D.C. Court Faces Backlash for Allowing Capitol Riot Suspect to Go on Mexico Vacation

A federal court is facing strong criticism after a judge agreed to allow a suspect in the January 6 Capitol riot to take a pre-planned four-day vacation in Mexico with employees of her flower shop.

a group of people standing in front of United States Capitol: Members of Virginia National Guard walk by the U.S. Capitol on January 17, 2021 in Washington, DC. One of the accused rioters has been granted permission to go on vacation.

© Joe Raedle/Getty Images
Members of Virginia National Guard walk by the U.S. Capitol on January 17, 2021 in Washington, DC. One of the accused rioters has been granted permission to go on vacation.

Jenny Cudd of Midland, Texas asked the U.S. District Court in Washington, D.C. for permission to leave the country and travel to Mexico’s Riviera Maya. The trip was described as a “work-related bonding retreat.”


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Cudd has no previous convictions and has denied any wrongdoing but she has been charged with two misdemeanor offenses relating to the Capitol riot: entering a federal building without permission and disorderly conduct.

“Ms. Cudd has appeared at her scheduled court appearance, remains in constant contact with her attorney, and has remained in contact with pretrial probation, as ordered,” Cudd’s attorney Farheena Siddiqui told the court.

There was significant criticism of the decision on social media following a USA Today report that the request was granted.

“One Texas woman is granted permission to vacation in Mexico after engaging in insurrection at the Capitol,” wrote former Housing and Urban Development Secretary Julián Castro. “Another was deported to Mexico after being a cooperative FBI witness to the massacre in El Paso. There are two systems of justice in America.”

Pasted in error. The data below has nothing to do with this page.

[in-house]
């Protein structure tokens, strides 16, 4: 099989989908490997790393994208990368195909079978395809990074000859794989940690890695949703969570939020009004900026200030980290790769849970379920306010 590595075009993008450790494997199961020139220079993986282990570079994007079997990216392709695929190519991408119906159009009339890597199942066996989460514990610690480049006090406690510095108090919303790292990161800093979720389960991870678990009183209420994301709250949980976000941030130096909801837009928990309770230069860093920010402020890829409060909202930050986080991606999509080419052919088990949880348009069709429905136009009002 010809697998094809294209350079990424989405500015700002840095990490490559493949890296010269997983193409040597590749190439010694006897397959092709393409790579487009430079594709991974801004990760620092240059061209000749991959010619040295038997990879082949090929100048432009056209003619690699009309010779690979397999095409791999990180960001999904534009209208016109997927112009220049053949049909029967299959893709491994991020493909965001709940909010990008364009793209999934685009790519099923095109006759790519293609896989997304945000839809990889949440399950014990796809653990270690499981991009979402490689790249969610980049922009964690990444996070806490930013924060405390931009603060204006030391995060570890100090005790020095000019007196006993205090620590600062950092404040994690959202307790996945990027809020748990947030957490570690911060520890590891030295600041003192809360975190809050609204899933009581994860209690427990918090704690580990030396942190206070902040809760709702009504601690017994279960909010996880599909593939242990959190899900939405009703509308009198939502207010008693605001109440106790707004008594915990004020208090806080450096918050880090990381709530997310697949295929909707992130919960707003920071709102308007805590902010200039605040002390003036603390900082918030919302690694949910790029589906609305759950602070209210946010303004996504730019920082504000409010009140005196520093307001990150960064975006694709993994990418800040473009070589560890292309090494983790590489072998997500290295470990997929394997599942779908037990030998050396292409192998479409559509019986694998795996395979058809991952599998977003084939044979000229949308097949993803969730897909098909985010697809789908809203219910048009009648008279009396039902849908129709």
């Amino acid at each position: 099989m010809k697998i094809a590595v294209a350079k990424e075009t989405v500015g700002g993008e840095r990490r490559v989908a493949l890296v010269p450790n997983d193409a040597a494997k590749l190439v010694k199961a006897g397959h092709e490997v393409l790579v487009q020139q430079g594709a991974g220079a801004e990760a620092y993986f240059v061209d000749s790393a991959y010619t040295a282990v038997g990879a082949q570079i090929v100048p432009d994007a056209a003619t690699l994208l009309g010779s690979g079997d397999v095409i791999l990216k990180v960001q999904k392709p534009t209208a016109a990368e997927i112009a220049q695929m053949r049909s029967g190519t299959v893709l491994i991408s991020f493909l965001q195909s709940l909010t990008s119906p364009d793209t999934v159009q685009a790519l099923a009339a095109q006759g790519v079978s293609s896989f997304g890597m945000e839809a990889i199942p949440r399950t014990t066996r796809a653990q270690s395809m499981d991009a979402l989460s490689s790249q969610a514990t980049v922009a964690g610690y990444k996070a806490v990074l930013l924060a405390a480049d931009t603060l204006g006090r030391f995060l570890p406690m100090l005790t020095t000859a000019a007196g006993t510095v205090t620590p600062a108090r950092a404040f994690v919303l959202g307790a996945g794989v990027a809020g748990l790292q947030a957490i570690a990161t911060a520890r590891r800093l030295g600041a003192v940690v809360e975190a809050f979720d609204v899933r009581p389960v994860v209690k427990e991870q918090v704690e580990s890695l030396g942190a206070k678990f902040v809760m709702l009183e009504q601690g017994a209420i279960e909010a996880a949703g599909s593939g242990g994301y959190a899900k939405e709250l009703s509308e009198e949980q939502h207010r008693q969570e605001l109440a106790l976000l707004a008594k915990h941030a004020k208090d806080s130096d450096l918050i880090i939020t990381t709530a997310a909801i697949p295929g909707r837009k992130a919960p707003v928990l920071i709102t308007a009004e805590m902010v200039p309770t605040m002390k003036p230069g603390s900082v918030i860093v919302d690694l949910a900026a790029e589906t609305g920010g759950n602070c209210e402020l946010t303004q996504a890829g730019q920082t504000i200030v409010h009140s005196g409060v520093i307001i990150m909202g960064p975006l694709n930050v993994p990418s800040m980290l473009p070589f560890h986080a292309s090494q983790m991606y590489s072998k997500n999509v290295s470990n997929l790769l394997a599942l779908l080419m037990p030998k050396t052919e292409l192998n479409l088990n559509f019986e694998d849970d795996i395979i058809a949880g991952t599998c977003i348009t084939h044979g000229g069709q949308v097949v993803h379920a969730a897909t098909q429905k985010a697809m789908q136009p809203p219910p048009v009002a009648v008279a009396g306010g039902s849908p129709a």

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Castro was referring to an undocumented migrant who was deported last week due to unpaid traffic tickets. She witnessed the 2019 mass shooting at a Walmart in El Paso, Texas.

“We live in a nation where some justify George Floyd‘s murder by a police officer’s vicious knee, but Jenny Cudd, who was a part of an insurrection at the nation’s Capitol, was permitted to go on vacation,” tweeted Berenice King, CEO of Martin Luther King Jr. Center for Nonviolent Social Change.

Shannon Watts, founder of anti-gun violence group Moms Demand Action, was also critical of the decision to allow Cudd to go on vacation.

“A woman arrested for breaching the Capitol during the riots and who said, ‘I would do it again in a heartbeat because I did not break any laws,’ is being allowed by a judge to take a break from insurrection to go on a Mexican vacation,” Watts said.

Cudd told Texas ABC affiliate NewsWest9 on January 8 that she had done nothing wrong during the riot, saying: “I went inside the Capitol completely legally and I did not do anything to hurt anybody or destroy any property.

“So what they’re trying to do is cancel me because I stood up for what I believe in and I can tell you this it’s – and it’s what I’ve told everybody – I would do it again in a heartbeat,” Cudd said.

There had been criticism even before the decision was handed down. Eliza Orlins, a candidate for Manhattan district attorney and a New York public defender, also suggested there were “two systems of justice.”

“As a public defender, I represented a 16yo for whom I had to beg a judge for release (with escorts, in handcuffs) to go to his dad’s funeral,” Orlins tweeted. “Meanwhile, someone accused of participating in the insurrection may get to go on a bonding retreat in Mexico.”

Orlins later commented on the court’s decision, saying: “My teenage client remained rear-cuffed at his dad’s funeral. I know I sound like a broken record, but I’m not going to stop: Two. Systems. Of. Justice.”

Many other Twitter users weighed in on the decision with critical comments both for the court and Cudd. The U.S. magistrate who gave permission for the vacation has not been named in media reports.

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